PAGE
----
Reader Question: My name is Melissa, and I have had some problems with my vehicle and I am trying to find an answer, or explanation about one question. I own a 1988 Ford Bronco ii, and I took it to my mechanic because it had very low oil pressure.
He said that the crankshaft, lifters, oil pump, and timing chain all needed replaced. Well, he did the repairs, and I picked up my vehicle 3 days later. Very shortly after, the water pump started leaking. The engine (2.9) had gotten hot a few times and now my mechanic says that I have ruined a piston. Is this possible? Or did my mechanic possibly do something that could have caused this to happen? Should a Ford Bronco ii be having these problems? PLEASE RESPOND,
Thank You, MELISSA
Hmmm, Houston we have a problem! I can see how frustrated you must be, and you’re probably out some pretty heavy cash so far. First, I would really like to know about the oil pressure. Was it really a problem, or did the dash gauge just say it was? Just because the dash gauge (or light) is reading low oil pressure doesn’t necessarily mean that there is internal engine wear. It could be a sending unit (which tells the gauge how much pressure there is) or a faulty gauge. Anyway, a gauge problem is relatively small compared to a piston problem. It would be nice if you can verify you had a real oil pressure problem in the first place. Yes, all these bad things can happen to a Ford Bronco ii…and unfortunately it looks like it happened to yours.
Next, ask yourself these questions: Did the truck over heat after the repair was made and was not over heating before? Did you continue to drive the truck while it was over heating? The answers to these questions will help you determine who should take responsibility for this problem. If the truck really over heated and you continued to drive it.that could be negligence on your part.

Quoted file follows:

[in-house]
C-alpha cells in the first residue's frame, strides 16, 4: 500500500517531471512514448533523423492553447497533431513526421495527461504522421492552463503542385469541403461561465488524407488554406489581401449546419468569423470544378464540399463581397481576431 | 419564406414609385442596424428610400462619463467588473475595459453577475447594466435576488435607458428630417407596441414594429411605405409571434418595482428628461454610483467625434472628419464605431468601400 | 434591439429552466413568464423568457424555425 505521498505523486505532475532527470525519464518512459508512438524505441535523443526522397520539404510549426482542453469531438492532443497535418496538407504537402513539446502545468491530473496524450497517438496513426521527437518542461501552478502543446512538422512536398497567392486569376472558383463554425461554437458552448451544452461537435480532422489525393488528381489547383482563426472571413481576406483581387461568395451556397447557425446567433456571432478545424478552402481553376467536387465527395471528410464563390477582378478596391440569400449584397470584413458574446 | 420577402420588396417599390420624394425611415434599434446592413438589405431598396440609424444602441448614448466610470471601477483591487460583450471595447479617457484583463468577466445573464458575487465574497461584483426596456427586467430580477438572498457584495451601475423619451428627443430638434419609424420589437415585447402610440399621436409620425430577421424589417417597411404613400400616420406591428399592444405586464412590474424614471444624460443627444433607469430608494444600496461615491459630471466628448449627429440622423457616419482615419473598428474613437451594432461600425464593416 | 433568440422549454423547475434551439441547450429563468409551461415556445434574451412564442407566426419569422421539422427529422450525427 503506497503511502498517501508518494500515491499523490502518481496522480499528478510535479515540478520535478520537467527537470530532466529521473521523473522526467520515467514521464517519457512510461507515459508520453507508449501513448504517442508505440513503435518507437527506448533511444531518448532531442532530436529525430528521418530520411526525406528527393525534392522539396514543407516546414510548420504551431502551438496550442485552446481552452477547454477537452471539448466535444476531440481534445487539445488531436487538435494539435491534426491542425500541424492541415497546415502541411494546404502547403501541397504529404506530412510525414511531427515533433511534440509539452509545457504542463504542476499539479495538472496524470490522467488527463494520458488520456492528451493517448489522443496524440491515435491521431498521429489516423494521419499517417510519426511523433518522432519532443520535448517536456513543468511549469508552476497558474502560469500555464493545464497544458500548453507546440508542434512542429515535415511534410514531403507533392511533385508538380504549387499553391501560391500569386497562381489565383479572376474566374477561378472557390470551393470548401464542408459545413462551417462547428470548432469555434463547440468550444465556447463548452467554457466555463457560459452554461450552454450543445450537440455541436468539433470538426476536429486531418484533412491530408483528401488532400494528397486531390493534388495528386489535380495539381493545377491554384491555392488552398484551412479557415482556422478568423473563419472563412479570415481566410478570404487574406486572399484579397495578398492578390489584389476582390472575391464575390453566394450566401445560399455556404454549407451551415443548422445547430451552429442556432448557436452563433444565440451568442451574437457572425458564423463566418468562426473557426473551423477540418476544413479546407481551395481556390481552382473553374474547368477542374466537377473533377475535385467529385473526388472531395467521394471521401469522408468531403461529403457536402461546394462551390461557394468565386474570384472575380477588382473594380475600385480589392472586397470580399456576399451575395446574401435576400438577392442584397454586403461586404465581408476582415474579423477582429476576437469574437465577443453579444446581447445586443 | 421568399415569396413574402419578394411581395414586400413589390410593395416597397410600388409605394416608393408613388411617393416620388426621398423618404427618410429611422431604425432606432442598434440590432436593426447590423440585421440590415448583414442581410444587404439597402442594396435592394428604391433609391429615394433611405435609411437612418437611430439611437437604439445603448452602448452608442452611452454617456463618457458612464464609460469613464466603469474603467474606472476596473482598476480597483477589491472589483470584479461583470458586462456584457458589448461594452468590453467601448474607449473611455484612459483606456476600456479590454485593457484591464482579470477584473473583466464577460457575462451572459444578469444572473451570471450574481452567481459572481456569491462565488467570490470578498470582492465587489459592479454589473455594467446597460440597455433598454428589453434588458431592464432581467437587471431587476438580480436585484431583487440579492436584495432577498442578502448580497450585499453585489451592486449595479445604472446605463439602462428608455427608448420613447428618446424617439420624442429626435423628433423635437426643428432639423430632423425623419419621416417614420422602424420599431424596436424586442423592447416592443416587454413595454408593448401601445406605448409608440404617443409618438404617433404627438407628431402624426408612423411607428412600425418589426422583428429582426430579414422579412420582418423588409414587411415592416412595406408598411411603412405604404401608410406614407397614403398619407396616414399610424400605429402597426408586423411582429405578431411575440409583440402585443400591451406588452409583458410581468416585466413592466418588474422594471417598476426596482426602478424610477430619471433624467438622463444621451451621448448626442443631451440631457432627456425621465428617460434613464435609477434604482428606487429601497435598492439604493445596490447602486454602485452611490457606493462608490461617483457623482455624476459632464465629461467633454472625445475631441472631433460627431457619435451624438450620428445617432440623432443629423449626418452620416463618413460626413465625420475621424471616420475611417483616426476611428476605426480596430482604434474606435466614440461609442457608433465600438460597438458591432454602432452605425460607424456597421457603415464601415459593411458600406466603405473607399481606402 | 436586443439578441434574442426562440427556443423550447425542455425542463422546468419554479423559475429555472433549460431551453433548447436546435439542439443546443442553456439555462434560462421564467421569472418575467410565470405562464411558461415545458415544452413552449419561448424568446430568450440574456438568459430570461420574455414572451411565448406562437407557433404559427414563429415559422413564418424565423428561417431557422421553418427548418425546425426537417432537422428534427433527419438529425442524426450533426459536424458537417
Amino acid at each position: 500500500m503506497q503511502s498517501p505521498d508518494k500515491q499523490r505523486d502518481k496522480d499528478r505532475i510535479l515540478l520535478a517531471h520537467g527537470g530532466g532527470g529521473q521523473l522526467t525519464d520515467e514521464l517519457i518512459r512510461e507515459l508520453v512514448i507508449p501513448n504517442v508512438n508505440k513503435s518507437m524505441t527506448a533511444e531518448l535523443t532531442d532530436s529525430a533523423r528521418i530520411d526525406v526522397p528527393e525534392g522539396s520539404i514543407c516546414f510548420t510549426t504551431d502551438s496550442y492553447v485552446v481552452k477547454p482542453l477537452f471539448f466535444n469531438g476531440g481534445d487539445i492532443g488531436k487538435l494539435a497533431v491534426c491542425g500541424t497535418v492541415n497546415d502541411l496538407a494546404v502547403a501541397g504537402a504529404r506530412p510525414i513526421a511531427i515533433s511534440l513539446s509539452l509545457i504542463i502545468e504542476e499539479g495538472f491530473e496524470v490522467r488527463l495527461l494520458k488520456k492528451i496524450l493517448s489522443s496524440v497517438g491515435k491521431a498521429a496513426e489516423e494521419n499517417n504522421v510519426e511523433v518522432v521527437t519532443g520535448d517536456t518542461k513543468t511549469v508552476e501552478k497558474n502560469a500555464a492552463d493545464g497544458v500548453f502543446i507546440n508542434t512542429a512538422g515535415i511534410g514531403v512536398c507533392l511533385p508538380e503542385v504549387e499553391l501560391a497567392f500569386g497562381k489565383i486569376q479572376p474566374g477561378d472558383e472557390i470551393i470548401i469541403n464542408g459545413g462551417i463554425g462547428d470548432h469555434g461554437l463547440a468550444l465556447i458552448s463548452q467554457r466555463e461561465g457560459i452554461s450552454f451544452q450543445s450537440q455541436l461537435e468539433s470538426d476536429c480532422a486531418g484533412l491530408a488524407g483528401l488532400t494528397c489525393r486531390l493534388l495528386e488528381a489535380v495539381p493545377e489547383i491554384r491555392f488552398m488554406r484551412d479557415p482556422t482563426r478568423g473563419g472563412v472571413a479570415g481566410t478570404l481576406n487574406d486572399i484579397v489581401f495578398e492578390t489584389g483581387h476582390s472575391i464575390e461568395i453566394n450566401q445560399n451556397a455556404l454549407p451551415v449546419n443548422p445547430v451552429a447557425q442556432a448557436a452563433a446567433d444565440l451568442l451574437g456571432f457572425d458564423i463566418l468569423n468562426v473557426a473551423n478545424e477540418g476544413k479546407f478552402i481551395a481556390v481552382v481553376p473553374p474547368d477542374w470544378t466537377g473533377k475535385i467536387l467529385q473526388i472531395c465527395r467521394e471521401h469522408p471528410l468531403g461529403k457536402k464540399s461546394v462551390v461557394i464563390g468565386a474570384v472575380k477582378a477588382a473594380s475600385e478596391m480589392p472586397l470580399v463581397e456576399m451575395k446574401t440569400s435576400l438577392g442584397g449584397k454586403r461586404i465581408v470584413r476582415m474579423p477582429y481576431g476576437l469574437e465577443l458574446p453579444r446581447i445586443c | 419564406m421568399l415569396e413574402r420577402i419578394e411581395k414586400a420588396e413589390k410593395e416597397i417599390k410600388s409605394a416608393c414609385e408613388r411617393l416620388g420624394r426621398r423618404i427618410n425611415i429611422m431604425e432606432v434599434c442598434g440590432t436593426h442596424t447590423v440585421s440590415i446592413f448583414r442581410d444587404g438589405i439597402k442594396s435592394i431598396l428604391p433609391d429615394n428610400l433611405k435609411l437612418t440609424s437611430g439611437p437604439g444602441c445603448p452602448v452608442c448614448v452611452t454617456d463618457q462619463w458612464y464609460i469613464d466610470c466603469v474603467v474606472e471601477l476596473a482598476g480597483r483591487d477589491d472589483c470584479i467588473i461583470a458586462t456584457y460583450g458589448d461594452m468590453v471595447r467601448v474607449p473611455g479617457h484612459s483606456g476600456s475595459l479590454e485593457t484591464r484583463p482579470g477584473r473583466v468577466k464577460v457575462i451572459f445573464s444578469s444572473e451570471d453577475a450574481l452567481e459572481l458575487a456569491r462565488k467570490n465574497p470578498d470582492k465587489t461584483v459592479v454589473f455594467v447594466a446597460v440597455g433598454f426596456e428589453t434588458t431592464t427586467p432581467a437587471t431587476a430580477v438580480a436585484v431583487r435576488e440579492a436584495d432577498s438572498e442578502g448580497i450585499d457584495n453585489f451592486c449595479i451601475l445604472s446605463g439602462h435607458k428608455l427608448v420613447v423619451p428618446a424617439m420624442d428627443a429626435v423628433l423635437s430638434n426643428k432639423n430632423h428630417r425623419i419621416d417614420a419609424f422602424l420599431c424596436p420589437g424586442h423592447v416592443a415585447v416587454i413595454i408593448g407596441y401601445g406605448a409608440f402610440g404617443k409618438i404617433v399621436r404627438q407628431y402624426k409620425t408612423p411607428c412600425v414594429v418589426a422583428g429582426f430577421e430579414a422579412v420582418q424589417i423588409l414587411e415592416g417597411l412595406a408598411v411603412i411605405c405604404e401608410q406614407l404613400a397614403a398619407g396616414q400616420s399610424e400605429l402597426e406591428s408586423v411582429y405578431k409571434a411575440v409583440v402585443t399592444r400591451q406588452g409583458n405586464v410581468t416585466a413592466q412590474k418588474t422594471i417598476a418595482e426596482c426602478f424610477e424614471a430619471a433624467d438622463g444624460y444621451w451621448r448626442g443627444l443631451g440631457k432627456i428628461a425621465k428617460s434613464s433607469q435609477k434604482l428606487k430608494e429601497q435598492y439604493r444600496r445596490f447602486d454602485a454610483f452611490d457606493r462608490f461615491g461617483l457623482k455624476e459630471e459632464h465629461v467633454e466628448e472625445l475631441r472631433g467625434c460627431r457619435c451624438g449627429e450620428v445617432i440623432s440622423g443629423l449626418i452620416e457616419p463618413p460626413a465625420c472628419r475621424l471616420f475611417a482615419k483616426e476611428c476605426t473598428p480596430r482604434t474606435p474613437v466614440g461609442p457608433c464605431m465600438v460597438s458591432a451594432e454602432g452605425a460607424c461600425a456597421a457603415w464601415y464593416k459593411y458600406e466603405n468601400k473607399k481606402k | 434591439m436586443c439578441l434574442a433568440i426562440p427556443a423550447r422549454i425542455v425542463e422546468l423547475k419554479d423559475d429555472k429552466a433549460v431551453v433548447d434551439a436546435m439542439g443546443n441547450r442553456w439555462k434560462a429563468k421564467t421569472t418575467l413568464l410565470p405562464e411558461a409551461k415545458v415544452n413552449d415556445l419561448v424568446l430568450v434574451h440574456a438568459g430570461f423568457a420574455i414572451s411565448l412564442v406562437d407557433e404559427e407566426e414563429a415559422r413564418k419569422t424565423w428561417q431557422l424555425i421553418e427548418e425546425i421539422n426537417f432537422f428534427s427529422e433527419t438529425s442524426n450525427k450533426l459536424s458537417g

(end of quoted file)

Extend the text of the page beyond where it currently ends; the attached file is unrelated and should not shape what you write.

Your mechanic had to remove the water pump to do the crankshaft and timing chain job. He could have disturbed the gaskets and caused the pump to start leaking. This outcome is fairly common when working with older cars, and performing large jobs requiring removal of parts for access. At my shop if the pump looks like it is more than 2 years old, we would have sold you a new pump when we did the crankshaft job. There should be no extra labor charges since we already have to take it off, and replacing it along with the other repairs can save you lots of money later on..like now.
What is wrong with the truck now? Will it run? Does the engine miss or run badly? A “bad” piston will cause the car to idle rough and run poorly. Do you have white steam coming from the tail pipe? If the piston is bad, it can cause excess pressure to build up in the engine when it is running. This pressure can cause lots of steam out of the tailpipe if there is sufficient water in the radiator to make steam.
Here’s an easy diagnostic exercise that you can try while the engine is COLD:
1. Remove the radiator cap and verify that there is plenty of water in the radiator.
2. Add water if necessary.
3. Start the truck.
4. Stand back and watch the radiator opening for a few seconds.
If there is internal engine damage, you could see the anti-freeze shooting out of the radiator neck. Do this only when the water and the engine are cold or you will burn yourself.